Wild File Q&A: If raccoons are out in the daytime, are they dangerous?

Q: If raccoons are out in the daytime, are they dangerous?

Racccon climbing a tree
Raccoons are destructive little creatures whose only saving grace is that they can be cute. They are wild animals and should be treated as such. Photo and caption by Dick Brewer.

 

A: Raccoons are often seen during the day, causing some people to ask, “I thought raccoons here only active at night and the only ones out in the day were rabid. Is it safe here?”

Raccoons are wild animals, and like all wild animals, from small snakes to big bears, they  should be regarded with caution and treated with respect. But they are not inherently dangerous. It’s all about predator avoidance.

Raccoons, like all animals, want to survive. They want to get food rather than to be food, so they must minimize the chances of being killed by predators while foraging.

In the more peopled areas, raccoons tend to be more active at night because that’s when they encounter fewer predators and obstacles to getting food such as people, cars, big dogs, and more.

In Florida’s wild areas, their most dangerous predators — alligators, panthers, and bobcats — are most active and most efficient at night. In those habitats, the best chance for a raccoon to survive is to hunt during the day.

CREW Deer Monitoring Reveals Unexpected Wildlife Encounter

Monitoring wildlife populations helps us understand the health and status of various species and provides essential information when making land and wildlife management decisions at CREW.

Kathleen Smith, Florida Fish and Wildlife Commission biologist assigned to CREW, conducts  deer surveys in portions of CREW using remote sensing cameras. In addition to providing information on the deer populations, these surveys help test specific methods for estimating deer populations. Using baited stations with remote sensing cameras set up nearby, the bait stations and cameras are deployed for about two weeks. Then the photos are analyzed and deer numbers, gender, ages, and activity recorded.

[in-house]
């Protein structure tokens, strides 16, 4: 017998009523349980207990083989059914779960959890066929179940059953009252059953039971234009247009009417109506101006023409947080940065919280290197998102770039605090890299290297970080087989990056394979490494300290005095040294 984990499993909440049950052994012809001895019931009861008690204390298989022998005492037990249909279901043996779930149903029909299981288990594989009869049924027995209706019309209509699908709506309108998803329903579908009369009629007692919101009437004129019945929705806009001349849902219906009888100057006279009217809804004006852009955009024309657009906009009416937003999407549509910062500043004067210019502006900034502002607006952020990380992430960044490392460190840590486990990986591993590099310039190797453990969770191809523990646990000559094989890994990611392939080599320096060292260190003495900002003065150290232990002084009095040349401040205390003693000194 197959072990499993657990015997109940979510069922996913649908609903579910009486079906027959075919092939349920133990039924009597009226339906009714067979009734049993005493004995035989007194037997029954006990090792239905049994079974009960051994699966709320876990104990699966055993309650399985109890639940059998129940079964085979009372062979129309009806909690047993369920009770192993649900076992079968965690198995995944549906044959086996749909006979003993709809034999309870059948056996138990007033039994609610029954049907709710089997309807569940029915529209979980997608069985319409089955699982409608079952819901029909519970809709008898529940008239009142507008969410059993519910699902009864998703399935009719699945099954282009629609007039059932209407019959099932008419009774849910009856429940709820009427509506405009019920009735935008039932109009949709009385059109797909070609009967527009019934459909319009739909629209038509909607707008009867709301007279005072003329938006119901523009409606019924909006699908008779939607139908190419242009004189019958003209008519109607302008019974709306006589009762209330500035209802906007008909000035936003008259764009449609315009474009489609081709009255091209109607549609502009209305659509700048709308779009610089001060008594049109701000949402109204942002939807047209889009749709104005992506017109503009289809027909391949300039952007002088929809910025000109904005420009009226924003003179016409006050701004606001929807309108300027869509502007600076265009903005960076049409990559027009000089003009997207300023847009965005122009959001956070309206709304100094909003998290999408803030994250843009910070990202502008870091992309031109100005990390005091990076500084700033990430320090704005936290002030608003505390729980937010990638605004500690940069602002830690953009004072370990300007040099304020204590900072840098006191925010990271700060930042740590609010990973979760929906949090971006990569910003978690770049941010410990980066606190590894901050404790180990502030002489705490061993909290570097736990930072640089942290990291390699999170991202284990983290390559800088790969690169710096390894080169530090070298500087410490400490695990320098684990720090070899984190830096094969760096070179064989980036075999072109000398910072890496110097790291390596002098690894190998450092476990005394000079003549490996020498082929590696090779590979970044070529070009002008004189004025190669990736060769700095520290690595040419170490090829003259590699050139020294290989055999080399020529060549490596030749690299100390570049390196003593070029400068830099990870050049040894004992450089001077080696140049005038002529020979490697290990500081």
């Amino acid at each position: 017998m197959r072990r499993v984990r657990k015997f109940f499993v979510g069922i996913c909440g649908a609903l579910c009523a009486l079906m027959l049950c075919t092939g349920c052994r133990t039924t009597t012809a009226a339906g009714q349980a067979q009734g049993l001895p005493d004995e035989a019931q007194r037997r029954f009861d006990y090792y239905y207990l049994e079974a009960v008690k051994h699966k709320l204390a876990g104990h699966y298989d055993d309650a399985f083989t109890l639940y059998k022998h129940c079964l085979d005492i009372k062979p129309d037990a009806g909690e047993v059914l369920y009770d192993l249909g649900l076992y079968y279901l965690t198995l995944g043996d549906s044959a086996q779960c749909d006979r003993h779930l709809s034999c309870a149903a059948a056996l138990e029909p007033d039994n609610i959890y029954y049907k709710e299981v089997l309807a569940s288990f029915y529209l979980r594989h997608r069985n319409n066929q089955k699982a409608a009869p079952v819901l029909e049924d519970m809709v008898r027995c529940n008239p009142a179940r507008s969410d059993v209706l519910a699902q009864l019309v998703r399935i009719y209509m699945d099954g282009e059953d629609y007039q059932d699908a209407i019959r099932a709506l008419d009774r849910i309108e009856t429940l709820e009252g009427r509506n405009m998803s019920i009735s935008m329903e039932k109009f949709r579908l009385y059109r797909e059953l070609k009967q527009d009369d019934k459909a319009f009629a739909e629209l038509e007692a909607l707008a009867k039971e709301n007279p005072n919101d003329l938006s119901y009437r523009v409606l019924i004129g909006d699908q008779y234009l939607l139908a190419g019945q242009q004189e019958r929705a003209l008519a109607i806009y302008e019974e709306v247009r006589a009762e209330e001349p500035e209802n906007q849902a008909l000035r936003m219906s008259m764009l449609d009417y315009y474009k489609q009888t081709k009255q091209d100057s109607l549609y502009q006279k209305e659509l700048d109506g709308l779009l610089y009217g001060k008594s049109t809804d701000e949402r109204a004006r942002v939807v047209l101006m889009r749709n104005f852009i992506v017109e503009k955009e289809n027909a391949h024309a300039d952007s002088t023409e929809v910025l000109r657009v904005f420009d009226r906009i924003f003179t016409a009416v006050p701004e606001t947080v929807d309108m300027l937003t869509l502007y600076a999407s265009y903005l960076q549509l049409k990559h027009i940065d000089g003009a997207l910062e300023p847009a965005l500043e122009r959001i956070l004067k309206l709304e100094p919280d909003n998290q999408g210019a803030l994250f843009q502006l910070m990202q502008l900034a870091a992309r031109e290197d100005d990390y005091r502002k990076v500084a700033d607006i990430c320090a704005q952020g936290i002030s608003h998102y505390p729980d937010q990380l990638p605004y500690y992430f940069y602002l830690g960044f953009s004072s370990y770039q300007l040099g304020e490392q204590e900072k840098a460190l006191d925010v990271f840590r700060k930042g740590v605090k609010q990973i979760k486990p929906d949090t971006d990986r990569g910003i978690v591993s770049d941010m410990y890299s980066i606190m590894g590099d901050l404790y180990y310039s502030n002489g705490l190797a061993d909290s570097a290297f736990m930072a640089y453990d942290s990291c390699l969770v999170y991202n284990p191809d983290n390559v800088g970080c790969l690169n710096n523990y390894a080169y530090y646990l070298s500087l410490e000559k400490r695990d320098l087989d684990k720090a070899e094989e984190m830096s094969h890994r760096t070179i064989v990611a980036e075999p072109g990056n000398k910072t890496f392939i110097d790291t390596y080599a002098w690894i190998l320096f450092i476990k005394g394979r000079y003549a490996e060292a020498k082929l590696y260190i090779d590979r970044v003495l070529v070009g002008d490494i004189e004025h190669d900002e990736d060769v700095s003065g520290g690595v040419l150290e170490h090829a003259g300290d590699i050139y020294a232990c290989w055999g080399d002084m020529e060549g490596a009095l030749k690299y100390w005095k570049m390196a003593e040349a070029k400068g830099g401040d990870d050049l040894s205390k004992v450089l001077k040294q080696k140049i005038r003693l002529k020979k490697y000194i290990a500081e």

Anytime remote cameras are set up in the woods, it is expected that a variety of wildlife will appear and be captured as they enter the viewfinder of the camera. But you don’t always expect “action shots” of animals doing crazy things in the wild. This year, however, was an exception. As the photos got downloaded to the computers, and Kathleen and her team were quickly flipping through them, one particular action shot caught their attention. Take a look at the following sequence of photos to see what caught their eye… (click on each photo for a larger image)

Raccoon visits bait station (Photo by FFWCC)
Raccoon visits bait station (Photo by FFWCC)
Alligator attacks raccoon (Photo by FFWCC)
Alligator attacks raccoon (Photo by FFWCC)
Alligator after attack on raccoon (Photo by FFWCC)
Alligator after attack on raccoon (Photo by FFWCC)

How’s that for a surprise? Pretty amazing timing for a remote camera shot! And so much for the bait station! What do you think…did the raccoon get away?

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